A Truly Terrible Tale for a Rainy October Night
A long time ago in an Indiana town far, far away (or roughly an hour and forty-five minutes if you go the speed limit or whatever) a boy regaled his classmates with a story so terrific, so awful, and so, well, lasting that I have never, ever, ever forgotten it. Lord knows I have tried…sorta. Because the story took place on a rainy fall day and was told on a rainy fall day, I cannot see a leaf on the ground on a rainy fall day without thinking about it. Now you all can think about it, too. You're welcome.
It was a grey and wet October afternoon and a boy we'll call E, the E Who Shall Not Be Named, said he had an interesting fall walk. He was walking through the neighborhood, crunching and slushing his way through fallen leaves, as one does. What to his wandering eyes should appear among the soggy leaves but one perfectly robust piece of autumnal crispy glory. He couldn't resist it. In fairness, who could? In a fit of adolescent exuberance, he took one big leap in the air and landed square on the big lovely leaf.
There was no crunch.
No, there was a squish, perhaps a splat, coupled with a deep disappointment of the kind that only comes when one is suddenly and shockingly deprived of certain, immediate satisfaction.
That was no leaf. That was a frog.
See, it's a terrible story. And there's no happy ending. Nope. The frog lives on only in memory. Although, you have to admit, that frog would never, presumably, have achieved the kind of celebrity it has since found if it hadn't been for E's foot landing so indelicately on a fateful fall day. (See, at last we get there: frog prints!)
Small consolation for a frog, one supposes. Of course, we'll never be able to ask.
I can honestly say I have never since crunched a leaf with any amount of force or velocity. Or at least, not without verifying that it is indeed flora and not fauna first.
Again, sadly, small consolation for a frog.
Why I hate Twilight
Edward: “But, Bella, I’m a killer.”
Bella: “I don’t care.“
(a.) Not much of a Thinker, is she? (b.) See also: Sweet Valley High, Super Milosevic Edition. (c.) Now she’s going to have to break off that long-distance pen pal love affair with that serial killer at the federal penitentiary. (d.) I’ll take “Things You Should Probably Care About” for a thousand, Alex.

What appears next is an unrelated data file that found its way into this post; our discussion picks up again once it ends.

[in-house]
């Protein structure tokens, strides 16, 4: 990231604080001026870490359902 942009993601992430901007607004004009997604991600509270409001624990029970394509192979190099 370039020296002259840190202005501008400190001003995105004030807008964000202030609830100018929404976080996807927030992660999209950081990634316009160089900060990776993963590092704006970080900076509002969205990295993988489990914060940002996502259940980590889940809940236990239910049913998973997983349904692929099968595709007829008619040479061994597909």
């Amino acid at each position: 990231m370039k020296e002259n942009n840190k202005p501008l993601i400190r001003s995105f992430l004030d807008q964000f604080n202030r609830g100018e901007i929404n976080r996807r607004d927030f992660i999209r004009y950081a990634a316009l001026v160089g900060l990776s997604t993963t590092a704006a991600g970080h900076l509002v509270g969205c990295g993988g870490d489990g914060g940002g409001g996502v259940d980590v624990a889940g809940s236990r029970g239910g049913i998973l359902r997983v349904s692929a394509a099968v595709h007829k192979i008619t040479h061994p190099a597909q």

The one and only thing Twilight didn’t get abysmally wrong
Bella: “Why do you like me?”
Edward: “Because you smell good. And, I can’t read your mind.”
Relationships have been built on worse grounds, really. Also, I can’t rule out the possibility that the entire evolution and proliferation of homo sapiens sapiens is built on the foundation of “Hey, you smell good and I don’t know what you’re thinking. Let’s go.”
Hey! I accidentally agree with Grover Norquist. Sorta.
To the assorted members of the Do-Gooder Billionaires’ Club who are advocating for higher taxes on themselves, Grover Norquist has said that a change in tax policy is ridiculous and Mr. Buffett, you can just go ahead and write a check to the U.S. Treasury if you feel so strongly about it. (Seriously, under “Gifts to Reduce the Public Debt.”)
Well, I think it’s snarky of Mr. Norquist to put it that way, however, yeah, billionaires and Average Americans alike: if this is your thing, then absolutely, throw a couple bucks into the maws of that debt. Walk the walk, or walk the talk, you know what I mean. But (1) keep talking about changing the tax policy, Grover’s wishes to the contrary notwithstanding and (2) make sure the whole country knows you voluntarily wrote a check to put your money where your mouth is and practiced what you preached, et cetera. But keep preaching.
Oh, and (3) advocate to get that capital gains rate up to 20% or to match the income tax bracket. If nothing else, it’ll help me in my quest to avoid cases in which I agree with Grover Norquist.
(Yes, I realize that Mr. Norquist said this way back in Septemberish, but the recent story on PBS NewsHour about the “Patriotic Millionaires” refreshed me. So there you go.)
Lastly, Your Pre-Thanksgiving Dose of Americana
I had originally intended to post Edward Hicks’ Peaceable Kingdom as the prelude to Thanksgiving (a.k.a. “Black Friday Eve”). Goodness knows that any of the 60-plus versions Hicks made of it are more famous than this painting.
But this one has a turkey in it.
“For how can one know color in perpetual green, and what good is warmth without cold to give it sweetness?” John Steinbeck
In honor of Autumn, October, and Halloween, I’ve been re-reading John Steinbeck’s Travels with Charley: In Search of America (1962). I usually do this because there’s something so perfectly fall-like about the first half of Part Two. “The climate changed quickly to cold and the trees burst into color, the reds and yellows you can’t believe. It isn’t only color but a glowing, as though the leaves gobbled the light of the autumn sun and then released it slowly.” And so I wanted to share this, the Millais painting, and the short list of atmospherically perfect things to dip into on a crisp October day, or better, a brisk All Hallows’ Eve.
With a nod to Indiana, James Whitcomb Riley’s “When the Frost is on the Punkin.”
For poison and pathos and the ability to stick in one’s head, “Where ha’ you been, Lord Randal, my son?” Anonymous child ballad, “Lord Randal (Randall).”
Nathaniel Hawthorne’s short story, “The Birthmark.”
Alfred Noyes, “The Highwayman.” For cadence, but mostly for this:
“The wind was a torrent of darkness among the gusty trees / The moon was a ghostly galleon tossed upon cloudy seas…”
Happy Halloween. Happy Autumn.